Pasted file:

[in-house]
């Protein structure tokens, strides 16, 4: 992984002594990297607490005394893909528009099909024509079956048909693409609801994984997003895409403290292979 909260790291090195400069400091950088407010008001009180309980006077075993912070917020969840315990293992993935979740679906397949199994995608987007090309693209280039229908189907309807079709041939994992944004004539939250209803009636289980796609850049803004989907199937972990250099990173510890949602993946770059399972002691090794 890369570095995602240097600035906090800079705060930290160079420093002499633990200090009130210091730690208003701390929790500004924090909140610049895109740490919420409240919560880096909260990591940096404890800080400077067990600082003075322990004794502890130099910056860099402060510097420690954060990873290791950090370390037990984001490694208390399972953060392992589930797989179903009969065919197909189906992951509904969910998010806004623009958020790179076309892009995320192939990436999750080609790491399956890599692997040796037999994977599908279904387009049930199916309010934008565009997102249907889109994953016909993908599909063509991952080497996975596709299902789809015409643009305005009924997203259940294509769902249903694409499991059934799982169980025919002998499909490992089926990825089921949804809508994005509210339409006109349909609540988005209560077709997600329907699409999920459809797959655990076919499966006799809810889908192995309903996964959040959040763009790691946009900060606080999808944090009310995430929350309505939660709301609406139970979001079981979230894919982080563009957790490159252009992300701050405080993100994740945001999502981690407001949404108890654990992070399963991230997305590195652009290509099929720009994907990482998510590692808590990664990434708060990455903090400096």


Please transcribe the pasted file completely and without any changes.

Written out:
[in-house]
């Protein structure tokens, strides 16, 4: 992984002594990297607490005394893909528009099909024509079956048909693409609801994984997003895409403290292979 909260790291090195400069400091950088407010008001009180309980006077075993912070917020969840315990293992993935979740679906397949199994995608987007090309693209280039229908189907309807079709041939994992944004004539939250209803009636289980796609850049803004989907199937972990250099990173510890949602993946770059399972002691090794 890369570095995602240097600035906090800079705060930290160079420093002499633990200090009130210091730690208003701390929790500004924090909140610049895109740490919420409240919560880096909260990591940096404890800080400077067990600082003075322990004794502890130099910056860099402060510097420690954060990873290791950090370390037990984001490694208390399972953060392992589930797989179903009969065919197909189906992951509904969910998010806004623009958020790179076309892009995320192939990436999750080609790491399956890599692997040796037999994977599908279904387009049930199916309010934008565009997102249907889109994953016909993908599909063509991952080497996975596709299902789809015409643009305005009924997203259940294509769902249903694409499991059934799982169980025919002998499909490992089926990825089921949804809508994005509210339409006109349909609540988005209560077709997600329907699409999920459809797959655990076919499966006799809810889908192995309903996964959040959040763009790691946009900060606080999808944090009310995430929350309505939660709301609406139970979001079981979230894919982080563009957790490159252009992300701050405080993100994740945001999502981690407001949404108890654990992070399963991230997305590195652009290509099929720009994907990482998510590692808590990664990434708060990455903090400096």